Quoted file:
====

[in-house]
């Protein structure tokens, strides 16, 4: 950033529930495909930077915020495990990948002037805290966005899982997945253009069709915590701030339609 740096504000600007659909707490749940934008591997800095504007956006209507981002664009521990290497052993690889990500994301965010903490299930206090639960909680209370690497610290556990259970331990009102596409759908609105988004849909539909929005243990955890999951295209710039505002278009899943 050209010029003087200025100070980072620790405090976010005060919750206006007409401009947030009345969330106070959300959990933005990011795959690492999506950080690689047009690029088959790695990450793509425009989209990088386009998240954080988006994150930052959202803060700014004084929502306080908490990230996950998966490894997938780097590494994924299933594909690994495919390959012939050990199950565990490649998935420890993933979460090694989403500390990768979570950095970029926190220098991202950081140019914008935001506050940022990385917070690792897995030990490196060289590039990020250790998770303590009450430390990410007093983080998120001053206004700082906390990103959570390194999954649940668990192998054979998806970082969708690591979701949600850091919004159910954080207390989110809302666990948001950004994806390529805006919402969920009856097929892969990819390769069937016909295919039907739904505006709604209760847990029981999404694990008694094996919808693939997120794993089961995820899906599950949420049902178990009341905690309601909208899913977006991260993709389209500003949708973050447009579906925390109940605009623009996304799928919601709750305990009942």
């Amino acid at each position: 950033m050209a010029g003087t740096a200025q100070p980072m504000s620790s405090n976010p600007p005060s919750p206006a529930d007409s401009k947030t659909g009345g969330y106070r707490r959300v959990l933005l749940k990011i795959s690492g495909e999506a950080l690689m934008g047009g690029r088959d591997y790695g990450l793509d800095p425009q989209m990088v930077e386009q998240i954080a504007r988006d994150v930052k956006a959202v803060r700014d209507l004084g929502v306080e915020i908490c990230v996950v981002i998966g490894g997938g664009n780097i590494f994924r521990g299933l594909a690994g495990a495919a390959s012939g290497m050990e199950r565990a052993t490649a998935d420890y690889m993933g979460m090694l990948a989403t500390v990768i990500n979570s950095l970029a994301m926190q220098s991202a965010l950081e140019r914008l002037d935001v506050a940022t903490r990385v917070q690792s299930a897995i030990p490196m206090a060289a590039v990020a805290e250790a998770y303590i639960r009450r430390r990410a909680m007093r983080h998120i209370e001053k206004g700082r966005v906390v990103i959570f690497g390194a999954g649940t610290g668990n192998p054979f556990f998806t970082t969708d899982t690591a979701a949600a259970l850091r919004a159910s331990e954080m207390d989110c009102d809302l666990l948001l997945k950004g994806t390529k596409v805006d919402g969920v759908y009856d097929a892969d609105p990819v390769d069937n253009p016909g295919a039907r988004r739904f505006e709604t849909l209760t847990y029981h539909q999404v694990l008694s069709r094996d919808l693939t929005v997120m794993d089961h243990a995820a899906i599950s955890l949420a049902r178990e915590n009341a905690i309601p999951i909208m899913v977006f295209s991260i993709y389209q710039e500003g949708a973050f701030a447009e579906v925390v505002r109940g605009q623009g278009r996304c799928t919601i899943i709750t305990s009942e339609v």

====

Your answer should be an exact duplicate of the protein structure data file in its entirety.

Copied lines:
[in-house]
């Protein structure tokens, strides 16, 4: 950033529930495909930077915020495990990948002037805290966005899982997945253009069709915590701030339609 740096504000600007659909707490749940934008591997800095504007956006209507981002664009521990290497052993690889990500994301965010903490299930206090639960909680209370690497610290556990259970331990009102596409759908609105988004849909539909929005243990955890999951295209710039505002278009899943 050209010029003087200025100070980072620790405090976010005060919750206006007409401009947030009345969330106070959300959990933005990011795959690492999506950080690689047009690029088959790695990450793509425009989209990088386009998240954080988006994150930052959202803060700014004084929502306080908490990230996950998966490894997938780097590494994924299933594909690994495919390959012939050990199950565990490649998935420890993933979460090694989403500390990768979570950095970029926190220098991202950081140019914008935001506050940022990385917070690792897995030990490196060289590039990020250790998770303590009450430390990410007093983080998120001053206004700082906390990103959570390194999954649940668990192998054979998806970082969708690591979701949600850091919004159910954080207390989110809302666990948001950004994806390529805006919402969920009856097929892969990819390769069937016909295919039907739904505006709604209760847990029981999404694990008694094996919808693939997120794993089961995820899906599950949420049902178990009341905690309601909208899913977006991260993709389209500003949708973050447009579906925390109940605009623009996304799928919601709750305990009942």
């Amino acid at each position: 950033m050209a010029g003087t740096a200025q100070p980072m504000s620790s405090n976010p600007p005060s919750p206006a529930d007409s401009k947030t659909g009345g969330y106070r707490r959300v959990l933005l749940k990011i795959s690492g495909e999506a950080l690689m934008g047009g690029r088959d591997y790695g990450l793509d800095p425009q989209m990088v930077e386009q998240i954080a504007r988006d994150v930052k956006a959202v803060r700014d209507l004084g929502v306080e915020i908490c990230v996950v981002i998966g490894g997938g664009n780097i590494f994924r521990g299933l594909a690994g495990a495919a390959s012939g290497m050990e199950r565990a052993t490649a998935d420890y690889m993933g979460m090694l990948a989403t500390v990768i990500n979570s950095l970029a994301m926190q220098s991202a965010l950081e140019r914008l002037d935001v506050a940022t903490r990385v917070q690792s299930a897995i030990p490196m206090a060289a590039v990020a805290e250790a998770y303590i639960r009450r430390r990410a909680m007093r983080h998120i209370e001053k206004g700082r966005v906390v990103i959570f690497g390194a999954g649940t610290g668990n192998p054979f556990f998806t970082t969708d899982t690591a979701a949600a259970l850091r919004a159910s331990e954080m207390d989110c009102d809302l666990l948001l997945k950004g994806t390529k596409v805006d919402g969920v759908y009856d097929a892969d609105p990819v390769d069937n253009p016909g295919a039907r988004r739904f505006e709604t849909l209760t847990y029981h539909q999404v694990l008694s069709r094996d919808l693939t929005v997120m794993d089961h243990a995820a899906i599950s955890l949420a049902r178990e915590n009341a905690i309601p999951i909208m899913v977006f295209s991260i993709y389209q710039e500003g949708a973050f701030a447009e579906v925390v505002r109940g605009q623009g278009r996304c799928t919601i899943i709750t305990s009942e339609v």